"Just one of the spices would work," said J. Scott Smith, a Kansas State University food chemistry professor who researched the issue for the Food Safety Consortium.
"Rosemary would be fine or one of the Thai spices would be fine," Smith added.
The researchers revealed that some commercial rosemary extracts can inhibit the formation of HCAs or heterocyclic amines in cooked beef patties by 61 to 79 percent.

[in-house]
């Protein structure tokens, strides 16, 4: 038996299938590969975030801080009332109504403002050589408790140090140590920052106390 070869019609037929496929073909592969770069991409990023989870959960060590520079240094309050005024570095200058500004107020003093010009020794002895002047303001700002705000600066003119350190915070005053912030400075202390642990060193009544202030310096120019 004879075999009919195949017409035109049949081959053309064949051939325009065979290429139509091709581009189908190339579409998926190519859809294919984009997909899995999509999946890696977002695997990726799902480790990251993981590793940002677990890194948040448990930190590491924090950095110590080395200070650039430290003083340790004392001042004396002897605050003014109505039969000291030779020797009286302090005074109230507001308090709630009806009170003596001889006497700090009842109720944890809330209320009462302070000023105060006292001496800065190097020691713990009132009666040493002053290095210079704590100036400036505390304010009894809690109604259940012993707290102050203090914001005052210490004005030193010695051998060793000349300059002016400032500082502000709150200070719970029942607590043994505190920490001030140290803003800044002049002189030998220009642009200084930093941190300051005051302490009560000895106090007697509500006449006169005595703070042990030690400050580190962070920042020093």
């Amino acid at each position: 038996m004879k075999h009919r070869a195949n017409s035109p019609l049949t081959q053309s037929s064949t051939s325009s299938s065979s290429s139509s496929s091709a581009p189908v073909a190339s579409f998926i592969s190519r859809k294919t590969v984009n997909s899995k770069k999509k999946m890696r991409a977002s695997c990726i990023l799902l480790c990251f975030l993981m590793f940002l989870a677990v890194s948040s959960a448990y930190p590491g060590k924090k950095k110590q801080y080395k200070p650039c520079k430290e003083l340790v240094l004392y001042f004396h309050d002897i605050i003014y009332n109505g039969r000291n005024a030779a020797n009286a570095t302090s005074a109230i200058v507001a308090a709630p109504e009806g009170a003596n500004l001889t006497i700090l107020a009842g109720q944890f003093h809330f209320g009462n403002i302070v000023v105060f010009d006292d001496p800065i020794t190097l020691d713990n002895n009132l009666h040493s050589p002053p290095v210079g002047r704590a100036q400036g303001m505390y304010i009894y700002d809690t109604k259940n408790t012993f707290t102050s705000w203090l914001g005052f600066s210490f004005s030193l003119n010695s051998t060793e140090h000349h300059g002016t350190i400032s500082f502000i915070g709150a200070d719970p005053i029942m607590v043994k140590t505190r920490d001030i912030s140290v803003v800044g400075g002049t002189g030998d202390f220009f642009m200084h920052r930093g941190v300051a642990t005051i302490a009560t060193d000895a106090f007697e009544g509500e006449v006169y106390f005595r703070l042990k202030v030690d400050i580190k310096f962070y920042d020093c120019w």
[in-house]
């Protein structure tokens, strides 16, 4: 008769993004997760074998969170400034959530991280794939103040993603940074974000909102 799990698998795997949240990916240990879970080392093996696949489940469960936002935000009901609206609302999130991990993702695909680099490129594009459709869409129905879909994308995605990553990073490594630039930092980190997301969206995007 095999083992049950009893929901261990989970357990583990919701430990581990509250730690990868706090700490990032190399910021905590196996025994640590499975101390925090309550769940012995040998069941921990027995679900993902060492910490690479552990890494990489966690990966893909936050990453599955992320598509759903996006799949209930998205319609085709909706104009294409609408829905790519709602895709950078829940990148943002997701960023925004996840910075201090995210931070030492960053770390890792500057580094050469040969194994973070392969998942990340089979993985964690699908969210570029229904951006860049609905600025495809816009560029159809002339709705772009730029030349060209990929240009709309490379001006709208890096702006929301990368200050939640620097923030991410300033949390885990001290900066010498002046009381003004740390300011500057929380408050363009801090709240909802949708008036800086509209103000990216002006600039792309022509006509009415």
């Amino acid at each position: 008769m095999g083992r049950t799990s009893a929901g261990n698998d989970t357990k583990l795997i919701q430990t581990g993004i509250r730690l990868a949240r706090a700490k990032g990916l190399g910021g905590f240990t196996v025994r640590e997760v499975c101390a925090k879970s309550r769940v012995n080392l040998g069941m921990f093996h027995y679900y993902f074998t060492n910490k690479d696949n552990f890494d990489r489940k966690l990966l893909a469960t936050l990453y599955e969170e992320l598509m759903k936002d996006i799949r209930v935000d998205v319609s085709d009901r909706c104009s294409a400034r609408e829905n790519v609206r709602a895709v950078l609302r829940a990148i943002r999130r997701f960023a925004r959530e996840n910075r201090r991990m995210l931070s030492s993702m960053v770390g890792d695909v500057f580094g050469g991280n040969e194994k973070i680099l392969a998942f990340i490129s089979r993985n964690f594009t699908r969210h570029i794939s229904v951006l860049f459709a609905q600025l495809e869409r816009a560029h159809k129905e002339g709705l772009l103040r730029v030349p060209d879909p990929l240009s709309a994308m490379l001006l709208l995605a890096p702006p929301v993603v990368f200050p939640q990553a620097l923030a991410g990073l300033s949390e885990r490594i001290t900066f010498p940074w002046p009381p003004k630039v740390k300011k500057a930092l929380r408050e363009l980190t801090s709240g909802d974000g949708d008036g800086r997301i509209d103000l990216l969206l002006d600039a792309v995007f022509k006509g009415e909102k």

And Thai spices can inhibit the formation by about 40 to 43 percent.
The research has found that HCA levels increase as charring increases on meat skin and the moisture content decreases.
Bacon and rotisserie chicken had the highest HCA levels with deli meats and hot dogs showing the lowest. Chicken skin and breast meat had all five of the HCA types.
"We're trying to evaluate these levels based on the way the consumer would eat the product," said Smith.
"We just looked at different products that consumers are consuming. We really didn't have good data on it, so we took a look at it to see what the actual risk would be," Smith added.